Why do you react “eek” to a spider and “ahh” to a flower? What do you feel when you see a ripple in the water? Why do shapes evoke such an instinctive response? And how do you channel that “emotive language of form” into art?
These are questions Yoko Kubrick ponders every day. “I’m so intrigued by the part of our brain that connects with nature,” she says. “It connects to something deep in you, deeper beyond words, beyond thought.”
On a wooden workbench positioned outside her Woodside home, Yoko expertly wields an Italian air hammer, chiseling away small chunks from a block of Colorado alabaster. Against a backdrop of vibrant bougainvillea, her creative spirit seems to channel the intense vibration of the pneumatic tool, as she permanently imprints her vision into stone. “I’ve tried painting and drawing but I get restless sitting still for so long,” Yoko notes, as she shakes out her hands, which will be numb by the end of a day’s work. “I love the physicality of sculpting; it feels like more of me is going into it.”
Yoko’s quest to discover her own unique form of artistic expression has clearly molded her personal journey. Born on the island of Guam to a Czech father and a Japanese mother, she felt an early connection with sculpture as her childhood transported her between California, Hawaii and the Czech Republic. Through encounters with menacing Tiki figures on Hawaii’s Big Island and terrifying gargoyles at Prague’s St. Vitus Cathedral, she gained a fascination for the history of sculpture in human culture. “In the old part of town in Prague, every building actually has a sculpture above it,” she points out. “Sculpture plays such an important part in life.”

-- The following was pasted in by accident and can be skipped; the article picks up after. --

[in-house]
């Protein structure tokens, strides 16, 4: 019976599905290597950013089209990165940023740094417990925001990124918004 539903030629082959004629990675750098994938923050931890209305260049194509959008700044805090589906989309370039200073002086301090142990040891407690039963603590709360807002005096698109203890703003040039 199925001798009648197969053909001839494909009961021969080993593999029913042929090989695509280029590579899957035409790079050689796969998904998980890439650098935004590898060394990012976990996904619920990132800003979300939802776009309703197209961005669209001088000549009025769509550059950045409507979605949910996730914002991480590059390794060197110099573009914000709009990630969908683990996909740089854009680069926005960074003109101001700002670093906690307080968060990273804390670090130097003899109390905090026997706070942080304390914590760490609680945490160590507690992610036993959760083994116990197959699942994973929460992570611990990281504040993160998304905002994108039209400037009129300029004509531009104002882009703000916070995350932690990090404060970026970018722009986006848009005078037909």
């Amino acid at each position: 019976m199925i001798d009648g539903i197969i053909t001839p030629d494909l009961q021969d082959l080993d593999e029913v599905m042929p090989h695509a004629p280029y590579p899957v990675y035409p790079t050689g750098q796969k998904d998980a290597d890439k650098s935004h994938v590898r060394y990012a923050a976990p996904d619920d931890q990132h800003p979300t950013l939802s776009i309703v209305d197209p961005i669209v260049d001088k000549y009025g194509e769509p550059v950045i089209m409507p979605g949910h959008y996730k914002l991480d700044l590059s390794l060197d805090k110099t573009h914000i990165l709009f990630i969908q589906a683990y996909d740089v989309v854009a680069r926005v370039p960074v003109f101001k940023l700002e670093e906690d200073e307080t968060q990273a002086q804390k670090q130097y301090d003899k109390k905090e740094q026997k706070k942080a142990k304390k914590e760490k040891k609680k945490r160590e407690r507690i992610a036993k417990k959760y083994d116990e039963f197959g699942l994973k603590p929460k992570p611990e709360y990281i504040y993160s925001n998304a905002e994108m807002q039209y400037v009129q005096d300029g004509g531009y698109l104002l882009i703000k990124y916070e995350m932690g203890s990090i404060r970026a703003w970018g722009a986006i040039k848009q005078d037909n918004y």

After living in San Francisco, Yoko’s formative years brought her to the Peninsula, and she graduated from San Mateo High School. While acknowledging her love of art, her father encouraged her to pursue a more practical field, suggesting that she could still maintain a studio practice on the side. Fascinated by human psychology, Yoko merged her interests with a degree in art therapy, which led to working with kids on the Peninsula and in the East Bay. “One of the reasons art therapy is so successful is that image comes out of our right brain, which is the direct route to your unconscious and subconscious,” she explains. “When we talk, when we speak and form sentences, that comes out of our left brain, the rational side of the brain.”
Throughout her career in art therapy, Yoko continued to expand her knowledge and expertise—whether it was working as a studio assistant for acclaimed sculptor Albert Guibara or studying mold-making at The Crucible in Emeryville, stone carving at Palo Alto’s Pacific Art League and photography through Stanford Continuing Studies. When challenging circumstances prompted soul searching for what comes next, she began exploring the question, “What would you attempt if you knew you couldn’t fail?”
Ever passionate about sculpture, Yoko consumed biographies: Barbara Hepworth, Isamu Noguchi, Constantin Brâncuși. “I would think, ‘Oh, look at this! How did they make this?’ And the same town kept coming up—the town of Pietrasanta in Italy,” she recalls. Later, while watching a documentary about painter Caio Fonseca, the dots connected again. She listened as Fonseca talked about drawing inspiration from the Tuscan village of… Pietrasanta: “I thought, ‘This is a sign!’ I have to go to Italy. I felt so strongly that I needed to go there.”